New technologies harvest energy from movements, sound and more

December 31, 2014 by Steve Johnson, San Jose Mercury News

Fed up with constantly having to recharge or replace batteries in your ever-expanding trove of electronic gadgets? The solution may be just a few steps away.

"Energy harvesting" promises to innumerable consumer devices, often with nothing more than your body's movement or heat. Dozens of companies around the world already offer such products, primarily for controlling lighting and temperature-control systems, but many experts believe the market for the technology could explode thanks to being developed for the Internet of Things.

"It's huge," said Graham Martin, CEO of the EnOcean Alliance, a San Ramon-based group of businesses that promotes wireless energy-harvesting technologies.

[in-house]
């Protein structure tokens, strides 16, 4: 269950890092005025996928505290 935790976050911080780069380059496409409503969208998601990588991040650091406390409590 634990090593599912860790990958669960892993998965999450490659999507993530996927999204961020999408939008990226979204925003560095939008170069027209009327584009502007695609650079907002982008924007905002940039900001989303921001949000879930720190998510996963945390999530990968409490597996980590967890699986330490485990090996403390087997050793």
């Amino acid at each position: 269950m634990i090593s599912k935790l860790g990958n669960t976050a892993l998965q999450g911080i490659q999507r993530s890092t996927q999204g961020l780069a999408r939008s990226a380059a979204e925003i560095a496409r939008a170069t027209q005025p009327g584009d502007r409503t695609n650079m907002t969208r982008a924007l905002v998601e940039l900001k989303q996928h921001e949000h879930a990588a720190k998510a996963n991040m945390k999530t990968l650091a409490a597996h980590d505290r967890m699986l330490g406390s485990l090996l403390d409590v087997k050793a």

With the Internet of Things expected to incorporate billions of devices, "if they're all battery-powered, we'll have a problem because there's not enough lithium in the world," he added. "So a lot of them will have to use energy harvesting."

Among the most basic forms of the technology is body power. When certain materials are squeezed or stretched, the movement of their atoms creates an electrical charge. Automatic watches have employed the concept for decades, for example, by winding themselves when their user moves their arm. Now, the concept is being considered for a multitude of other devices.

Consumer electronics giant Philips sells a switch that wirelessly operates room lights, powered only by the tap of a finger. A similar light switch developed by EcoHarvester of Berkeley, displayed at the 2014 Consumer Electronics Show in Las Vegas, gets its energy when someone merely gives it a turn.